Well-qualified early childhood educators are a vital component to providing high-quality early learning and care opportunities for children from birth through age five. By supporting and strengthening educator preparation, we can ensure the early childhood workforce is equipped with the knowledge, skills, and abilities required to deliver high-quality instruction to our youngest learners. The Higher Education Act (HEA) includes teacher quality programs (Title II) and federal student aid programs (Title IV) that can play an important role in supporting state and local efforts to strengthen and professionalize the early childhood workforce. At the same time, to address qualified educator shortages, particularly in low income and rural communities, some states have instituted early childhood education (ECE) apprenticeship programs.
Apprenticeships offer “earn as you learn” opportunities to individuals, while also allowing employers to improve the quality and effectiveness of their workforce. Long a favored model in industrial and technical fields, apprenticeships are expanding to other industries, and according to a September 2018 report, at least eight states currently offer an ECE Registered Apprenticeship program. (Registered Apprenticeships are recognized by the U.S. Department of Labor or a state apprenticeship agency.) The apprenticeship model overlays well with the early childhood delivery system, providing on-the-job learning opportunities that feature a lead teacher to mentor and support less experienced staff who could be trained to become lead teachers or more effective support personnel. In this way, ECE apprenticeship programs provide an accessible way for educators to acquire the knowledge and skills they need, along a pathway to the credential or degree needed to advance their career.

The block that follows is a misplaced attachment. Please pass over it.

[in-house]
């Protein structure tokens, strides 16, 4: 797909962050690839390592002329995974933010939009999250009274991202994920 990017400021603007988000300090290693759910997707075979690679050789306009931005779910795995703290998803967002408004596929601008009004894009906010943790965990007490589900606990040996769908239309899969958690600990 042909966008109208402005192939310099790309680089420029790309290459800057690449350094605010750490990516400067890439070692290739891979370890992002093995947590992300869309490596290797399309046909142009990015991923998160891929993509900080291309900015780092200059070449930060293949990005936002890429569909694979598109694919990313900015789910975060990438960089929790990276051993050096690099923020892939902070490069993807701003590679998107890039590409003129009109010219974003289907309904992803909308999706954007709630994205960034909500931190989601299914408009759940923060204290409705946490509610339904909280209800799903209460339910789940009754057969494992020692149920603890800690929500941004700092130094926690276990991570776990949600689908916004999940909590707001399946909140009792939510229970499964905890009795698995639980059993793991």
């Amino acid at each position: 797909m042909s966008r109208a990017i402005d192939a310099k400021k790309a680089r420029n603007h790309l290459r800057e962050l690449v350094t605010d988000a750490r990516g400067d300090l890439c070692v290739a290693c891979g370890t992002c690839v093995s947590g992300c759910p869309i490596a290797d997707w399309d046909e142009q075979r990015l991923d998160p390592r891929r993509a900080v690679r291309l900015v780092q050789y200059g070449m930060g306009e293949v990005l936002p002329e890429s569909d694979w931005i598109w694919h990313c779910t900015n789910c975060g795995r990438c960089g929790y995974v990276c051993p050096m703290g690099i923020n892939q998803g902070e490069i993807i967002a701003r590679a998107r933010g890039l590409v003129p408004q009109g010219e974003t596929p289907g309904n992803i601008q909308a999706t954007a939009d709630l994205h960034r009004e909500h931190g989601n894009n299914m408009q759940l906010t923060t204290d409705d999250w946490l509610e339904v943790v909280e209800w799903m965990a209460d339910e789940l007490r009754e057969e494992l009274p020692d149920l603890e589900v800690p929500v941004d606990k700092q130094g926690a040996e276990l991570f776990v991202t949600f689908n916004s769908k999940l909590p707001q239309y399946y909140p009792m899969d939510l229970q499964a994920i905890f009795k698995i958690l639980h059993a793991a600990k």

Apprenticeships are increasingly popular at the federal level, as well. At a recent hearing on using international apprenticeship programs as a model for the U.S., members of both parties expressed support for apprenticeships, and Subcommittee Chair Davis (D-CA) called for a bipartisan effort to expand Registered Apprenticeships. As states increasingly are pursuing apprenticeships to remove barriers to ensuring classrooms across the country have well-qualified early childhood educators, federal leaders should include ECE apprenticeships in any congressional effort to expand apprenticeships. Additionally, federal investment in ECE apprenticeships would go a long way toward developing, administering, and evaluating innovative ECE Registered Apprenticeship programs that other state and local jurisdictions can later replicate.
For more information on ECE Registered Apprenticeships, check out our print resource here.